Magnesium-Rich Foods: Diet and Eating Plan

OK, but I still want to eat the right food too.

Of course! Dr. Dean recommends the following for getting the maximum amount of magnesium from your diet:

  • Eat a wide variety of vegetables daily. Always include greens such as kale, collards, spinach, and curly-leaf lettuce, and magnesium-rich herbs such as dandelion, chickweed, and nettles. (Cilantro and purslane also have high amounts.)
  • Enjoy starchy vegetables 3 or 4 times a week, such as red-skinned potatoes, winter squash, corn on the cob, lima beans, and burdock root.
  • Eat fruits moderately.
  • Include a variety of whole grains: buckwheat, millet, rye, oats, amaranth, and quinoa.
  • Fish, shellfish, organic chicken, meat, turkey, or free-range eggs can be eaten once a day as rich animal protein sources.
  • Have beans, tempeh, nuts, seeds, and legumes as a vegetarian source of protein daily.
  • Use fresh and dry herbs in your cooking and include lots of garlic.
  • Use organic cold-pressed oils for your cooking: extra-virgin olive oil, coconut oil, and sesame oil.
  • Use organic butter in moderation.
  • Take 1-2 tbsp of flaxseed oil daily.
  • Use whole-grain breads and pasta.
  • For sweetener use stevia.
  • Drink natural spring, distilled, or filtered water only. [The more magnesium-rich, the better!]
  • Enjoy organic herbal teas.
  • Eat sea vegetables: dulse, nori, arame, wakame, kombu, and hijiki. All are exceedingly high in magnesium.
  • Use natural raw, unheated nuts, seeds, and nut and seed butters, rich magnesium sources.
  • Use a high-quality, mineral-rich sea salt.

Foods to Avoid (Read Labels Thoroughly):

  • All refined and processed foods of any kind, such as cookies, doughnuts, bagels, white bread, luncheon meats, and soy protein powder.
  • All refined and processed sugars, including fructose or corn syrup and diet products with artificial sweeteners such as aspartame (NutraSweet and Splenda).
  • All dairy products except organic butter and free-range eggs.
  • Regular and decaffeinated coffee and black tea.
  • Any foods containing hydrogenated or partially hydrogenated oils or trans fatty acids.
  • All alcoholic beverages.
  • Pasteurized fruit juices and sodas.
  • Foods containing MSG, hydrolyzed vegetable protein, and chemical preservatives.
  • Commercial iodized salt.

A Magnesium Eating Plan:

(From Dr. Dean’s book, The Magnesium Miracle)

Upon Rising: Juice of 1/2 - 1 fresh lemon in warm water. Sweeten with stevia.


  • Crockpot cereal with flaxseed oil and fresh or frozen blueberries, strawberries, raspberries, banana, peach, or pear.
  • Choose two grains, one nut, one seed from: buckwheat, millet, rye, oats, amaranth, quinoa, sunflower seeds, pumpkin seeds, almonds, cashews, filberts, walnuts, pecans.
  • For one person, put 2 oz of dry mixture in 5 oz of water in a 1-quart Crockpot. Cook overnight. In the morning place in a bowl, add 2-4 oz fruit, mix, and add 2 tbsp of flaxseed oil or 1 tbsp of organic butter, or 2 tbsp of ground flaxseeds (ground fresh in a coffee grinder). You may add rice milk, almond milk, or small amounts of soy milk as needed. For extra magnesium, sprinkle on wheat germ (kept in the freezer).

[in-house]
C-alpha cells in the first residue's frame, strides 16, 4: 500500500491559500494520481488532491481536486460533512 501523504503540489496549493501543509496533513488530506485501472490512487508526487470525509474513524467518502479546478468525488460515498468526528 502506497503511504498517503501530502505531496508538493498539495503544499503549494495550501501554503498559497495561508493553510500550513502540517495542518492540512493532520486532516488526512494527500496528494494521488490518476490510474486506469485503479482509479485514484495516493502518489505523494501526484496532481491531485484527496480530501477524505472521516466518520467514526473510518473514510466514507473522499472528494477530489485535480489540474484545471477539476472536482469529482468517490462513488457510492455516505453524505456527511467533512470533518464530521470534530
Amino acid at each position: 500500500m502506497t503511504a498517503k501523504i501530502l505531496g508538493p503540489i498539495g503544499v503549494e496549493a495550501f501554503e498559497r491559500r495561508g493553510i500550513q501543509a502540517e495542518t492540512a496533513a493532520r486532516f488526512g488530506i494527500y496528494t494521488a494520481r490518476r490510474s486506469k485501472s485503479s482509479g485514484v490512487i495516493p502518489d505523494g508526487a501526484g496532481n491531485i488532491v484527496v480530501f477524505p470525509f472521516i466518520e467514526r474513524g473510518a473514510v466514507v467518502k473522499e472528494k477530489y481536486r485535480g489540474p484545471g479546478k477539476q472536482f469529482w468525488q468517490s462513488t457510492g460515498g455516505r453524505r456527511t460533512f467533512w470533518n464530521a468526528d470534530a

1. Instead of using a Crockpot, you can soak 2 ox of grain mixture overnight in 5 oz. of water, with or without 2 tbsp of plain yogurt. In the morning bring to a boil and let simmer on the lowest setting for 20 minutes. You may have to add more water to avoid dryness. Serve with 2 tbsp ground flaxseeds (ground fresh in a coffee grinder).
  2. Instead of soaking overnight, cook 2 oz of grain mixture in 6 oz of water. Bring to a boil and let simmer for 30 min.

Lunch [Choose one]:

  • Brown rice and vegetables. Cooked with 2 oz dulse or other sea vegetables.
  • Leafy green salad, soup with added sea vegetables, and Essene sprouted bread or Ezekiel bread.
  • Fish, greens (collards, spinach, swiss chard), and salad.
  • Egg omelet with sautéed vegetables.
  • Chicken with vegetables.

Dinner [Choose one]:

  • Soup (with sea vegetables) and salad.
  • Stir-fried grains (leftover grains from breakfast) and vegetables.
  • Roasted vegetables with wild rice.
  • Salad with cooked organic legumes (kidney beans, lentils, black beans, chickpeas).
  • Wheat-free pasta (rice, spelt, kamut) with pesto, tomato sauce, and green vegetables.
  • Mixed salad with avocado.


  • Raw vegetables.
  • Dried fruit (prunes and figs).
  • Shelled nuts and seeds (raw, not processed or salted).
  • Backed blue corn chips.
  • Popcorn.


  • Pure, clean water that is high in magnesium and low in calcium.
  • Green tea.
  • Freshly squeezed lemon juice in water.
  • Cranberry juice sweetened with stevia.
  • Herbal teas.
  • Kukicha (roasted twig tea).1

Like Dr. Dean says though...

Getting enough magnesium from your food alone (even on the most magnesium-rich diet) is nearly impossible. She encourages everyone to take a highly absorbable magnesium supplement in order to give your body what it needs for optimal health.2

Jigsaw Health’s Magnesium w/SRT

Dr. Dean recommends Jigsaw Magnesium w/ SRT because it is a premier quality magnesium supplement that is formulated for maximum absorption and potency as dimagnesium malate.3

And unlike most other magnesium supplements, Jigsaw Magnesium w/ SRT avoids diarrhea because of it's sustained release technology.

Learn more about the many benefits of Jigsaw Magnesium w/SRT.

Return to "Magnesium-Rich Food: Is it a Contradiction in Terms?" article.

Cited Sources

  1. Dean, p. 234-238
  2. 16. Dean p. 243
  3. 17. Dean, p. 27-28

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